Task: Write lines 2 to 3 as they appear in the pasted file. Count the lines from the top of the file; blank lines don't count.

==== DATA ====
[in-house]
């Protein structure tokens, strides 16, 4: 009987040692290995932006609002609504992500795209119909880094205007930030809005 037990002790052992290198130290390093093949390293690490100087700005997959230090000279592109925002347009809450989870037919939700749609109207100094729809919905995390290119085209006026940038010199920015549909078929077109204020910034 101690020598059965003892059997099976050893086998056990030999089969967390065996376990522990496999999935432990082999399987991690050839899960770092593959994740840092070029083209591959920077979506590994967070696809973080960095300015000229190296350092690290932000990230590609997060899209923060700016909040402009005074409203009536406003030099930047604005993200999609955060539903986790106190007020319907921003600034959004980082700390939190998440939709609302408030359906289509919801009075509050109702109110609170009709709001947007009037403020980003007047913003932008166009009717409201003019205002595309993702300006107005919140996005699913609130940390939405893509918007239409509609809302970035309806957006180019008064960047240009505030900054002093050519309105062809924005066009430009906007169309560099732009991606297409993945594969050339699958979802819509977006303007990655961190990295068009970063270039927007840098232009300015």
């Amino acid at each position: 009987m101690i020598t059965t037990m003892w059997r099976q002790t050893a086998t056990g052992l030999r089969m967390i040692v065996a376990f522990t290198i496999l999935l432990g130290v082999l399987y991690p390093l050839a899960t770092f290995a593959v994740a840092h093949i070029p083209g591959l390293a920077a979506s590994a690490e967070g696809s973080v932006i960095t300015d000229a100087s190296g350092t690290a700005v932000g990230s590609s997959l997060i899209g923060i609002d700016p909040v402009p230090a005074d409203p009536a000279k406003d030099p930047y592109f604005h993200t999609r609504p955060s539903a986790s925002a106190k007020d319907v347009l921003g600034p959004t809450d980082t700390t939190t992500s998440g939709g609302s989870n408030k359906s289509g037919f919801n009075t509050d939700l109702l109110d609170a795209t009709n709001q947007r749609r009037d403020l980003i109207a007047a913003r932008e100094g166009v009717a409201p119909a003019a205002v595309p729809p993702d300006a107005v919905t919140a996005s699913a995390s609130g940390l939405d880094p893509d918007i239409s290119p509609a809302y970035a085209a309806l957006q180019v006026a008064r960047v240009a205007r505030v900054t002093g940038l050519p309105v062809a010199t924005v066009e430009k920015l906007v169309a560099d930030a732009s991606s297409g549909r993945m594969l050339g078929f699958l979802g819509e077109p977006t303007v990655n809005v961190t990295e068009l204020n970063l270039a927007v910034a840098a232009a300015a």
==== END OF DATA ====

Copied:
């Protein structure tokens, strides 16, 4: 009987040692290995932006609002609504992500795209119909880094205007930030809005 037990002790052992290198130290390093093949390293690490100087700005997959230090000279592109925002347009809450989870037919939700749609109207100094729809919905995390290119085209006026940038010199920015549909078929077109204020910034 101690020598059965003892059997099976050893086998056990030999089969967390065996376990522990496999999935432990082999399987991690050839899960770092593959994740840092070029083209591959920077979506590994967070696809973080960095300015000229190296350092690290932000990230590609997060899209923060700016909040402009005074409203009536406003030099930047604005993200999609955060539903986790106190007020319907921003600034959004980082700390939190998440939709609302408030359906289509919801009075509050109702109110609170009709709001947007009037403020980003007047913003932008166009009717409201003019205002595309993702300006107005919140996005699913609130940390939405893509918007239409509609809302970035309806957006180019008064960047240009505030900054002093050519309105062809924005066009430009906007169309560099732009991606297409993945594969050339699958979802819509977006303007990655961190990295068009970063270039927007840098232009300015």
């Amino acid at each position: 009987m101690i020598t059965t037990m003892w059997r099976q002790t050893a086998t056990g052992l030999r089969m967390i040692v065996a376990f522990t290198i496999l999935l432990g130290v082999l399987y991690p390093l050839a899960t770092f290995a593959v994740a840092h093949i070029p083209g591959l390293a920077a979506s590994a690490e967070g696809s973080v932006i960095t300015d000229a100087s190296g350092t690290a700005v932000g990230s590609s997959l997060i899209g923060i609002d700016p909040v402009p230090a005074d409203p009536a000279k406003d030099p930047y592109f604005h993200t999609r609504p955060s539903a986790s925002a106190k007020d319907v347009l921003g600034p959004t809450d980082t700390t939190t992500s998440g939709g609302s989870n408030k359906s289509g037919f919801n009075t509050d939700l109702l109110d609170a795209t009709n709001q947007r749609r009037d403020l980003i109207a007047a913003r932008e100094g166009v009717a409201p119909a003019a205002v595309p729809p993702d300006a107005v919905t919140a996005s699913a995390s609130g940390l939405d880094p893509d918007i239409s290119p509609a809302y970035a085209a309806l957006q180019v006026a008064r960047v240009a205007r505030v900054t002093g940038l050519p309105v062809a010199t924005v066009e430009k920015l906007v169309a560099d930030a732009s991606s297409g549909r993945m594969l050339g078929f699958l979802g819509e077109p977006t303007v990655n809005v961190t990295e068009l204020n970063l270039a927007v910034a840098a232009a300015a």